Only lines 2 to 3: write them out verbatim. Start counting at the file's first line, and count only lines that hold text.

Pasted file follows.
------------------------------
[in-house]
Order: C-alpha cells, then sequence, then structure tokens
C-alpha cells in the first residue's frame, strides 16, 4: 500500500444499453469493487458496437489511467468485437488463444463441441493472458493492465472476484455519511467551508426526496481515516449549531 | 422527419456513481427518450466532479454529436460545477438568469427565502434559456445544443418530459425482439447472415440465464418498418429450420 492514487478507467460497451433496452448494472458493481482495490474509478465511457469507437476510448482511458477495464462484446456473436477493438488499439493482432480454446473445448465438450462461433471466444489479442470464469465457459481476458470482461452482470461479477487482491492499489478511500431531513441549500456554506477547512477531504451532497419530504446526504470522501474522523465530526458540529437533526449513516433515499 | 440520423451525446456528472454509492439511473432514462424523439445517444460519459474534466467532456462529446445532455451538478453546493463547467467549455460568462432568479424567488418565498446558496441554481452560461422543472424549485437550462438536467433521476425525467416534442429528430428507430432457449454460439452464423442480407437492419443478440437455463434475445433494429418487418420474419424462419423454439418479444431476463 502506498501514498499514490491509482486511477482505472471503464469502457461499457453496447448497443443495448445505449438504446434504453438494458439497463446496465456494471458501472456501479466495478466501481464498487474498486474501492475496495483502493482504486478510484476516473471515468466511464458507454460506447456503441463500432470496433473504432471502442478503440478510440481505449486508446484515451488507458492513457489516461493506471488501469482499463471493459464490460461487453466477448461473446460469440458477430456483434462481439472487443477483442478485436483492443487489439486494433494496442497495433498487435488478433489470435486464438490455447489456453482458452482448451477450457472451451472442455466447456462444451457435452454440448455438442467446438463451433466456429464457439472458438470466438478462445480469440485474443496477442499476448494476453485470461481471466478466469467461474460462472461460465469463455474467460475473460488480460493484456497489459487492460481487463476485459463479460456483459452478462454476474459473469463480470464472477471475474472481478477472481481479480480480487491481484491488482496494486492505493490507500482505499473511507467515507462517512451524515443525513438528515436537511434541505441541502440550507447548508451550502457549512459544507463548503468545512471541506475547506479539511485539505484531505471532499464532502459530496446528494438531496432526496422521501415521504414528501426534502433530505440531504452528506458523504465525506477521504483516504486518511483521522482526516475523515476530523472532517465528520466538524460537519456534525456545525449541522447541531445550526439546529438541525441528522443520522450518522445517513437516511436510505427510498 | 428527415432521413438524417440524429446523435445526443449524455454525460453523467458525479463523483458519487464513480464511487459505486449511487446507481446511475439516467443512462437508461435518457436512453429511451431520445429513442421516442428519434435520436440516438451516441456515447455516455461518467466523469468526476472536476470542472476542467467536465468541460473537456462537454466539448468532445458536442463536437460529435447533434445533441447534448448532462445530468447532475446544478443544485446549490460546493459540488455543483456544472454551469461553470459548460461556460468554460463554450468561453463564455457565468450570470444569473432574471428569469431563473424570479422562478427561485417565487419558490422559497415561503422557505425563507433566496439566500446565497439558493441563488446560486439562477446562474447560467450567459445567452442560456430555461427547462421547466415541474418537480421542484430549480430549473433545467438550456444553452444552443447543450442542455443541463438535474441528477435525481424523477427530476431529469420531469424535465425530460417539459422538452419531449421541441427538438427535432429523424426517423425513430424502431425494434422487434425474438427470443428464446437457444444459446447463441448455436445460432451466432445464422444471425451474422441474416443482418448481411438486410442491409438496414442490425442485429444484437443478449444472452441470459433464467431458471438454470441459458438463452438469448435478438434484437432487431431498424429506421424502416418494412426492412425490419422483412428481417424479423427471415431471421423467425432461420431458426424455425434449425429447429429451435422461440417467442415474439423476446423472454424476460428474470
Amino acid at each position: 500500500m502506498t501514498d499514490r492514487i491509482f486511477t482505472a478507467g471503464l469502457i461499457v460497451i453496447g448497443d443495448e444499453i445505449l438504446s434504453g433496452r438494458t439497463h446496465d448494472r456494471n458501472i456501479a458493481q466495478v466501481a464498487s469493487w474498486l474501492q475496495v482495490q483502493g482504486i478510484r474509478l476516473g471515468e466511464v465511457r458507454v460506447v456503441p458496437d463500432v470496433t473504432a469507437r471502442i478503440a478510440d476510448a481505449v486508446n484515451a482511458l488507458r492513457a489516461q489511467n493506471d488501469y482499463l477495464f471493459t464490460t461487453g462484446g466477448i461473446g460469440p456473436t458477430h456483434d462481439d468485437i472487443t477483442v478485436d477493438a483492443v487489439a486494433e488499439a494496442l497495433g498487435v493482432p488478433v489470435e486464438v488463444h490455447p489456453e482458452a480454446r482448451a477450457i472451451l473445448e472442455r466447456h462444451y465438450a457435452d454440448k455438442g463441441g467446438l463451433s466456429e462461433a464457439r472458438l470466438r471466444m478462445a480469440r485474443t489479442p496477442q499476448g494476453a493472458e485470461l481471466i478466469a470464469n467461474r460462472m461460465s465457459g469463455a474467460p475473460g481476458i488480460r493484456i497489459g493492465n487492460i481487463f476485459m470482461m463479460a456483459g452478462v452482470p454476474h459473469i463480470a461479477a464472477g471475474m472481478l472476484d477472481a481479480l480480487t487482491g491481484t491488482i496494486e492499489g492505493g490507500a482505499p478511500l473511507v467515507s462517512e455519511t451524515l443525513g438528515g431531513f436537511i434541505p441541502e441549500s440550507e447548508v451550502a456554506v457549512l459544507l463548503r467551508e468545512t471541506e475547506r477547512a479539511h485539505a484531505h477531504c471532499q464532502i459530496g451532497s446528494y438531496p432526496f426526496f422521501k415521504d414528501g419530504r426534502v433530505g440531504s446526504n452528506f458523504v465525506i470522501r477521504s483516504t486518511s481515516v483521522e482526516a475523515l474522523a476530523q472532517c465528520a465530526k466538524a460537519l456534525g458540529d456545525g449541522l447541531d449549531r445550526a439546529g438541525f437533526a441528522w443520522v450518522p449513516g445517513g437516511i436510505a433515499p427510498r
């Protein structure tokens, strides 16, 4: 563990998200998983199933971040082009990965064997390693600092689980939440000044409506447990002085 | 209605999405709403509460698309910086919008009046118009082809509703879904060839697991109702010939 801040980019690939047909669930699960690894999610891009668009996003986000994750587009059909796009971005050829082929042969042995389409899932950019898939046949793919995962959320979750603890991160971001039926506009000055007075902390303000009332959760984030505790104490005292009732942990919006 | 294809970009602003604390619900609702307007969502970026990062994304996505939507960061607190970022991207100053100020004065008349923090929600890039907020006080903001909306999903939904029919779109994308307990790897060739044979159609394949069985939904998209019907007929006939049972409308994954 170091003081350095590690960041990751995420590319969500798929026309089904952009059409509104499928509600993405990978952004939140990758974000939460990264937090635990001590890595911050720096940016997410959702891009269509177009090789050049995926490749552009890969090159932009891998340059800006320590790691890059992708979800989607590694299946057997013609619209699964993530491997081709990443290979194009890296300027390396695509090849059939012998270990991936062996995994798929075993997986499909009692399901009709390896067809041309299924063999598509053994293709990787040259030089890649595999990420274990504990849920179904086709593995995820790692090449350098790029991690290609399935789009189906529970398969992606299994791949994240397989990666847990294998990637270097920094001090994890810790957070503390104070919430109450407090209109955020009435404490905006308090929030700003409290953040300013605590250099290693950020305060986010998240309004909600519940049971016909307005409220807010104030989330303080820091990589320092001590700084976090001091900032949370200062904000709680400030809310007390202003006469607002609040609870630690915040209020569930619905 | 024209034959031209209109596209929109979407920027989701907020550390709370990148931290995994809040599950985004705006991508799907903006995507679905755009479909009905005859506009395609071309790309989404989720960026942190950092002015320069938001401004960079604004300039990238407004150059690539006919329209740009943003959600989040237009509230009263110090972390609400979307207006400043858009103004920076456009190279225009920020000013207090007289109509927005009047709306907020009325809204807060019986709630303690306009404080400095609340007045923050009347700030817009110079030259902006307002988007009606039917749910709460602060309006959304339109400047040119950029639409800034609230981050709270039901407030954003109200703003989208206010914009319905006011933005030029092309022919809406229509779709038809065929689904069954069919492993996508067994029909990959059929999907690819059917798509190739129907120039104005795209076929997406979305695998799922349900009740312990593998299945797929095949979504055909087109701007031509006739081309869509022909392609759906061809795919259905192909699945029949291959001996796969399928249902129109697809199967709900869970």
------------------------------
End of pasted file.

Order: C-alpha cells, then sequence, then structure tokens
C-alpha cells in the first residue's frame, strides 16, 4: 500500500444499453469493487458496437489511467468485437488463444463441441493472458493492465472476484455519511467551508426526496481515516449549531 | 422527419456513481427518450466532479454529436460545477438568469427565502434559456445544443418530459425482439447472415440465464418498418429450420 492514487478507467460497451433496452448494472458493481482495490474509478465511457469507437476510448482511458477495464462484446456473436477493438488499439493482432480454446473445448465438450462461433471466444489479442470464469465457459481476458470482461452482470461479477487482491492499489478511500431531513441549500456554506477547512477531504451532497419530504446526504470522501474522523465530526458540529437533526449513516433515499 | 440520423451525446456528472454509492439511473432514462424523439445517444460519459474534466467532456462529446445532455451538478453546493463547467467549455460568462432568479424567488418565498446558496441554481452560461422543472424549485437550462438536467433521476425525467416534442429528430428507430432457449454460439452464423442480407437492419443478440437455463434475445433494429418487418420474419424462419423454439418479444431476463 502506498501514498499514490491509482486511477482505472471503464469502457461499457453496447448497443443495448445505449438504446434504453438494458439497463446496465456494471458501472456501479466495478466501481464498487474498486474501492475496495483502493482504486478510484476516473471515468466511464458507454460506447456503441463500432470496433473504432471502442478503440478510440481505449486508446484515451488507458492513457489516461493506471488501469482499463471493459464490460461487453466477448461473446460469440458477430456483434462481439472487443477483442478485436483492443487489439486494433494496442497495433498487435488478433489470435486464438490455447489456453482458452482448451477450457472451451472442455466447456462444451457435452454440448455438442467446438463451433466456429464457439472458438470466438478462445480469440485474443496477442499476448494476453485470461481471466478466469467461474460462472461460465469463455474467460475473460488480460493484456497489459487492460481487463476485459463479460456483459452478462454476474459473469463480470464472477471475474472481478477472481481479480480480487491481484491488482496494486492505493490507500482505499473511507467515507462517512451524515443525513438528515436537511434541505441541502440550507447548508451550502457549512459544507463548503468545512471541506475547506479539511485539505484531505471532499464532502459530496446528494438531496432526496422521501415521504414528501426534502433530505440531504452528506458523504465525506477521504483516504486518511483521522482526516475523515476530523472532517465528520466538524460537519456534525456545525449541522447541531445550526439546529438541525441528522443520522450518522445517513437516511436510505427510498 | 428527415432521413438524417440524429446523435445526443449524455454525460453523467458525479463523483458519487464513480464511487459505486449511487446507481446511475439516467443512462437508461435518457436512453429511451431520445429513442421516442428519434435520436440516438451516441456515447455516455461518467466523469468526476472536476470542472476542467467536465468541460473537456462537454466539448468532445458536442463536437460529435447533434445533441447534448448532462445530468447532475446544478443544485446549490460546493459540488455543483456544472454551469461553470459548460461556460468554460463554450468561453463564455457565468450570470444569473432574471428569469431563473424570479422562478427561485417565487419558490422559497415561503422557505425563507433566496439566500446565497439558493441563488446560486439562477446562474447560467450567459445567452442560456430555461427547462421547466415541474418537480421542484430549480430549473433545467438550456444553452444552443447543450442542455443541463438535474441528477435525481424523477427530476431529469420531469424535465425530460417539459422538452419531449421541441427538438427535432429523424426517423425513430424502431425494434422487434425474438427470443428464446437457444444459446447463441448455436445460432451466432445464422444471425451474422441474416443482418448481411438486410442491409438496414442490425442485429444484437443478449444472452441470459433464467431458471438454470441459458438463452438469448435478438434484437432487431431498424429506421424502416418494412426492412425490419422483412428481417424479423427471415431471421423467425432461420431458426424455425434449425429447429429451435422461440417467442415474439423476446423472454424476460428474470